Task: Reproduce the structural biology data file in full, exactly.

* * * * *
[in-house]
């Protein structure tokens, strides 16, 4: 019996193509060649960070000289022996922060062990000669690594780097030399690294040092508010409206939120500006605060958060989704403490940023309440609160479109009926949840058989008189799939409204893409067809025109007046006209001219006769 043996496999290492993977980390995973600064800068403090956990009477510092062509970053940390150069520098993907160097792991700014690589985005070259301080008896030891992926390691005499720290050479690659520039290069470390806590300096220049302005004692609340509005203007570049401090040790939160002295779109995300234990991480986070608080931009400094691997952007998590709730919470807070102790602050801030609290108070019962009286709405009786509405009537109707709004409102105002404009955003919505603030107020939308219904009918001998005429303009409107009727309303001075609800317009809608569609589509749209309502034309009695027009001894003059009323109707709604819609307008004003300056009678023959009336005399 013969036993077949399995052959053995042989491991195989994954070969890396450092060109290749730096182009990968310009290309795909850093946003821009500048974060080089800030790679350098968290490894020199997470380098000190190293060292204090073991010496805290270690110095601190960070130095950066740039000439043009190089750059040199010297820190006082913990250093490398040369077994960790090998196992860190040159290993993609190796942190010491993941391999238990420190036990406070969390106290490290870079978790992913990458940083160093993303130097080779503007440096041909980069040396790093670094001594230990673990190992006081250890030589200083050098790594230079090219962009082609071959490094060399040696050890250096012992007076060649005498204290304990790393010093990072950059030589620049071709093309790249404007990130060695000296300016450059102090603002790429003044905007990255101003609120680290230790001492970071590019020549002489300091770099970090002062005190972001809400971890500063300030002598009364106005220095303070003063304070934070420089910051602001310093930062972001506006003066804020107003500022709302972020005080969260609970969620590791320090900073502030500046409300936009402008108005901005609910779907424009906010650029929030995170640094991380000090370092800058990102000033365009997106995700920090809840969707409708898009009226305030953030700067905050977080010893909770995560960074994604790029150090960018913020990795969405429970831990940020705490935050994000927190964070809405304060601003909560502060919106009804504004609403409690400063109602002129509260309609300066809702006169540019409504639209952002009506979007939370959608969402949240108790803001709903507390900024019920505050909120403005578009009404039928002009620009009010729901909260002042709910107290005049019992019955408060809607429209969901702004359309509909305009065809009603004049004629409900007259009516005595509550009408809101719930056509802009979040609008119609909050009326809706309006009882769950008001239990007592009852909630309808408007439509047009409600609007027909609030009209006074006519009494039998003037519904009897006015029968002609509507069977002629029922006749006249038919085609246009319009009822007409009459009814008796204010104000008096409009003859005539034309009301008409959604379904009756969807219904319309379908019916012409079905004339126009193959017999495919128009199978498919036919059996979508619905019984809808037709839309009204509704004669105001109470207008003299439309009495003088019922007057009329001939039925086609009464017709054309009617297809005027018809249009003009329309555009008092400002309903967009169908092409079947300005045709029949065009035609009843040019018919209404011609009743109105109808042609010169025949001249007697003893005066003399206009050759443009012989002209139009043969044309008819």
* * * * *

[in-house]
């Protein structure tokens, strides 16, 4: 019996193509060649960070000289022996922060062990000669690594780097030399690294040092508010409206939120500006605060958060989704403490940023309440609160479109009926949840058989008189799939409204893409067809025109007046006209001219006769 043996496999290492993977980390995973600064800068403090956990009477510092062509970053940390150069520098993907160097792991700014690589985005070259301080008896030891992926390691005499720290050479690659520039290069470390806590300096220049302005004692609340509005203007570049401090040790939160002295779109995300234990991480986070608080931009400094691997952007998590709730919470807070102790602050801030609290108070019962009286709405009786509405009537109707709004409102105002404009955003919505603030107020939308219904009918001998005429303009409107009727309303001075609800317009809608569609589509749209309502034309009695027009001894003059009323109707709604819609307008004003300056009678023959009336005399 013969036993077949399995052959053995042989491991195989994954070969890396450092060109290749730096182009990968310009290309795909850093946003821009500048974060080089800030790679350098968290490894020199997470380098000190190293060292204090073991010496805290270690110095601190960070130095950066740039000439043009190089750059040199010297820190006082913990250093490398040369077994960790090998196992860190040159290993993609190796942190010491993941391999238990420190036990406070969390106290490290870079978790992913990458940083160093993303130097080779503007440096041909980069040396790093670094001594230990673990190992006081250890030589200083050098790594230079090219962009082609071959490094060399040696050890250096012992007076060649005498204290304990790393010093990072950059030589620049071709093309790249404007990130060695000296300016450059102090603002790429003044905007990255101003609120680290230790001492970071590019020549002489300091770099970090002062005190972001809400971890500063300030002598009364106005220095303070003063304070934070420089910051602001310093930062972001506006003066804020107003500022709302972020005080969260609970969620590791320090900073502030500046409300936009402008108005901005609910779907424009906010650029929030995170640094991380000090370092800058990102000033365009997106995700920090809840969707409708898009009226305030953030700067905050977080010893909770995560960074994604790029150090960018913020990795969405429970831990940020705490935050994000927190964070809405304060601003909560502060919106009804504004609403409690400063109602002129509260309609300066809702006169540019409504639209952002009506979007939370959608969402949240108790803001709903507390900024019920505050909120403005578009009404039928002009620009009010729901909260002042709910107290005049019992019955408060809607429209969901702004359309509909305009065809009603004049004629409900007259009516005595509550009408809101719930056509802009979040609008119609909050009326809706309006009882769950008001239990007592009852909630309808408007439509047009409600609007027909609030009209006074006519009494039998003037519904009897006015029968002609509507069977002629029922006749006249038919085609246009319009009822007409009459009814008796204010104000008096409009003859005539034309009301008409959604379904009756969807219904319309379908019916012409079905004339126009193959017999495919128009199978498919036919059996979508619905019984809808037709839309009204509704004669105001109470207008003299439309009495003088019922007057009329001939039925086609009464017709054309009617297809005027018809249009003009329309555009008092400002309903967009169908092409079947300005045709029949065009035609009843040019018919209404011609009743109105109808042609010169025949001249007697003893005066003399206009050759443009012989002209139009043969044309008819």